Perhaps the most intriguing cottage was Wahnfried, which Held built for her husband, singer and composer Max Heinrich. The original cottage and a newer addition now serve as the Chart House Restaurant on Prospect. Still visible over the dining room fireplace is Held’s inscription, in German: “Sacred to me is my hearth; sacred to me is my home.”

Eucalyptus trees were planted on the site by Held’s friend Kate Sessions, the famous horticulturalist. Today, the mature trees join with majestic Torrey pines to form a lush canopy over the colony, named the Green Dragon by novelist Beatrice Harraden, a frequent guest.

Ultimately, the Green Dragon became a famous bohemian retreat for some of the best-known artists and writers of the early 20th Century, and a key element of the Arts and Crafts Movement thriving in those years. A 1901 story in the San Francisco Chronicle summarized the import of the retreat during that era:

“Whoever has been to La Jolla and has not seen this Green Dragon colony has missed much, for La Jolla is the Green Dragon and the Green Dragon is La Jolla.”

Over the years, the land changed hands and the vitality of the colony waned. But the artists’ influence remained, with studios and galleries occupying many of the cottages.

In 1943, the Mosher family bought the property. Bob Mosher, whose office was on the site for 38 years, renovated and remodeled some of the cottages. Some of the new buildings--which house art galleries, jewelry stores and the Chart House--carefully incorporate the walls, foundations and fireplaces of the historic cottages.

Others, however, were changed little and are rented as homes and a music studio. Indeed, the hillside colony, with its curving paths, vegetation and cluster of odd little cottages nestled like boulders into the earth, are a dramatic contrast to the tourist swirl on the streets that surround them.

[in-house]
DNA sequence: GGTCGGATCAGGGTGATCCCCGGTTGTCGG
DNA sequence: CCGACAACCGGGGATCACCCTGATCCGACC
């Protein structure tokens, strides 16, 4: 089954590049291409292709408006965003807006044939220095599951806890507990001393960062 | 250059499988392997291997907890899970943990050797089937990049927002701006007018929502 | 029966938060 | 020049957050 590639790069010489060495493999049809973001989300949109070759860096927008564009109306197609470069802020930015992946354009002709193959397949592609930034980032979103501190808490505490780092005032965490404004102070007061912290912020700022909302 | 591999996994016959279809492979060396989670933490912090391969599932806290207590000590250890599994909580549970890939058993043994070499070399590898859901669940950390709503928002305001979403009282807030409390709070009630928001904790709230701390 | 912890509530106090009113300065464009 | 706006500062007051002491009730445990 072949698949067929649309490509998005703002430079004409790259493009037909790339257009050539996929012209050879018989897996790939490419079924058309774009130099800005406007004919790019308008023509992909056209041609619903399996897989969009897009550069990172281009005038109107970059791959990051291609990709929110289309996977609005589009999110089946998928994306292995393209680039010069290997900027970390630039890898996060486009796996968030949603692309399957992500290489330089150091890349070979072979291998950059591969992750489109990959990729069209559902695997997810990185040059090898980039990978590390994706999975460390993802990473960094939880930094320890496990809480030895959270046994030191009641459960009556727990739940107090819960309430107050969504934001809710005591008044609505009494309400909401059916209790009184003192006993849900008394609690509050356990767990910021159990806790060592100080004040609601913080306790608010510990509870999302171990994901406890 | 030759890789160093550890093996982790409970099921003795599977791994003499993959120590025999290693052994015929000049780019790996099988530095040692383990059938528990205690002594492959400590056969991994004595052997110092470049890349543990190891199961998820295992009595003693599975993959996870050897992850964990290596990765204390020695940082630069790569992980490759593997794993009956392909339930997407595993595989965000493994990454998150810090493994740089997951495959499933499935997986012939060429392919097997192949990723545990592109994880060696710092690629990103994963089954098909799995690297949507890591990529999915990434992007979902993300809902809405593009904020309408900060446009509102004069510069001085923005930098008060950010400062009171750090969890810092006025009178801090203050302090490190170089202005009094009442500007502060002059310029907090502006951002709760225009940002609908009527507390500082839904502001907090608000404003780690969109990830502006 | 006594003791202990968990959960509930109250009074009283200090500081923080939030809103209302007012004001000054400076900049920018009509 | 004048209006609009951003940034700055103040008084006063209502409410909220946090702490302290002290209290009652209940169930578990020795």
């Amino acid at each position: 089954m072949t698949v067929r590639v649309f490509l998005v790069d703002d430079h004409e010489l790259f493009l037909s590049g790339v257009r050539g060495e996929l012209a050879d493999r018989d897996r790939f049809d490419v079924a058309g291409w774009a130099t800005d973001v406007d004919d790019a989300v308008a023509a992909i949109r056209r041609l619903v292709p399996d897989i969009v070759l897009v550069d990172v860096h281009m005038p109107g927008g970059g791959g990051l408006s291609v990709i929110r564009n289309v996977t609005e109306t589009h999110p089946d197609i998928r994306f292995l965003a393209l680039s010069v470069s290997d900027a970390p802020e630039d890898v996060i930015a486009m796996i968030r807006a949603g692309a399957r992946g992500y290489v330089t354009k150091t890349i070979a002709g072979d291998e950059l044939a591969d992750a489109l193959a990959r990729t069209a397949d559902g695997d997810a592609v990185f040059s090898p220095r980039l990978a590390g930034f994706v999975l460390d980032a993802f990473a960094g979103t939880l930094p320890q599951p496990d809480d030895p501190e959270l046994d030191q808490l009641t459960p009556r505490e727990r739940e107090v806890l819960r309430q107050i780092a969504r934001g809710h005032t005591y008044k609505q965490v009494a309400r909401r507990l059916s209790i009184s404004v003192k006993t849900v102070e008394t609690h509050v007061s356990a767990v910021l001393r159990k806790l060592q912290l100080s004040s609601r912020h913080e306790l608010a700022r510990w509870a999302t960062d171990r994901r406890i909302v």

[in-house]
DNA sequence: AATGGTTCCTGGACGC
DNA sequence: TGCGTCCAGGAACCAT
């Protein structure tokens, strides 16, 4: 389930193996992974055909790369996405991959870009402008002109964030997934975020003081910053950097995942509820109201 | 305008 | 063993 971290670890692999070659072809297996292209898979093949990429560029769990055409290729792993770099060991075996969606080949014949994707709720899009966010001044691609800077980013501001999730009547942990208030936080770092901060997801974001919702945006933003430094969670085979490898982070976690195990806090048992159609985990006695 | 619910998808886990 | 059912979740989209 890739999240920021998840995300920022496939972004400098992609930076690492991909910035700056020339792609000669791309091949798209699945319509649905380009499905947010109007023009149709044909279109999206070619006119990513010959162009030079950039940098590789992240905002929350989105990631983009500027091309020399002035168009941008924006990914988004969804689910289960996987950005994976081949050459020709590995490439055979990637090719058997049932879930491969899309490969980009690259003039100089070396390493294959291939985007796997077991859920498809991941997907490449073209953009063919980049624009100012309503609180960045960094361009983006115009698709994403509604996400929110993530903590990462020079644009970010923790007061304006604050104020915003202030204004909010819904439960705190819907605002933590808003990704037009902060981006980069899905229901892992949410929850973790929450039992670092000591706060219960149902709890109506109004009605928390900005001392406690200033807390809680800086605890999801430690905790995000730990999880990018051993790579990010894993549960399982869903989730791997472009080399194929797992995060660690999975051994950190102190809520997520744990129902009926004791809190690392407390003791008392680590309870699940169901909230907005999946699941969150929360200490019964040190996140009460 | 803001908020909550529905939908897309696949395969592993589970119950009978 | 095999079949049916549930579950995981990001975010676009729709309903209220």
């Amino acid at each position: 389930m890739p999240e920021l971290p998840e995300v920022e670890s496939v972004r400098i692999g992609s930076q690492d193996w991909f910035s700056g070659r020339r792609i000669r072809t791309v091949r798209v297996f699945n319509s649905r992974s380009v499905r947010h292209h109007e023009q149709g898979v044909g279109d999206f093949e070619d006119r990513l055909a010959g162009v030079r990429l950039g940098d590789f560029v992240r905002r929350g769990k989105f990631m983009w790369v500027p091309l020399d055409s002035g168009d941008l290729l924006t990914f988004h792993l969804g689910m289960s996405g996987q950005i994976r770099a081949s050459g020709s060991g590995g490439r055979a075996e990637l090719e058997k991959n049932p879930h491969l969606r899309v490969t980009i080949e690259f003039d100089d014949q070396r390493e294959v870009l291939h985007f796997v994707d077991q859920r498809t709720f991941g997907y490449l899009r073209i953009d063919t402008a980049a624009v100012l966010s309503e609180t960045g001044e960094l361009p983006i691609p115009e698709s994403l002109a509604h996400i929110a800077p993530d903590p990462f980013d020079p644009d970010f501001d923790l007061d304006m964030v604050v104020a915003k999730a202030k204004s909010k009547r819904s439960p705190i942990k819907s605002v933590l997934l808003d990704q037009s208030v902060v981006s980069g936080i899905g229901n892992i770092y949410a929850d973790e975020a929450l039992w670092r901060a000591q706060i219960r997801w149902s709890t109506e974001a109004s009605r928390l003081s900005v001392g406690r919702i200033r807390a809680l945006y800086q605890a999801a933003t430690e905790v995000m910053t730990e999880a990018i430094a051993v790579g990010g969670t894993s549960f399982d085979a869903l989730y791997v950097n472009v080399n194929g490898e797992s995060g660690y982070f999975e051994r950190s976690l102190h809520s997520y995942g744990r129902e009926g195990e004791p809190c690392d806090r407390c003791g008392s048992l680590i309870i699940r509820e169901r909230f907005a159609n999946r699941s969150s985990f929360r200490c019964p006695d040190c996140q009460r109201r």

According to architect Ciani, Mosher’s improvements were “expertly done and dovetailed beautifully with the original style of the cottages.”

Consequently, “the historic sense of the Green Dragon has been retained,” Ciani said, and the entire colony is suitable for designation as historically and architecturally significant.

In 1973, the Historical Site Board made just such a ruling. At the time, Mosher collaborated on a research report in support of the historic designation.

But soon after, Mosher wrote the board that he had not understood the purpose of that report: “Much to my surprise, I discovered that this little report I wrote on the history of the colony for the Historical Society was being used for those purposes,” Mosher said recently. “That was not my intention.”

So, on those grounds, Mosher requested a rehearing, and the board subsequently voted to designate the site of the colony but not its cottages.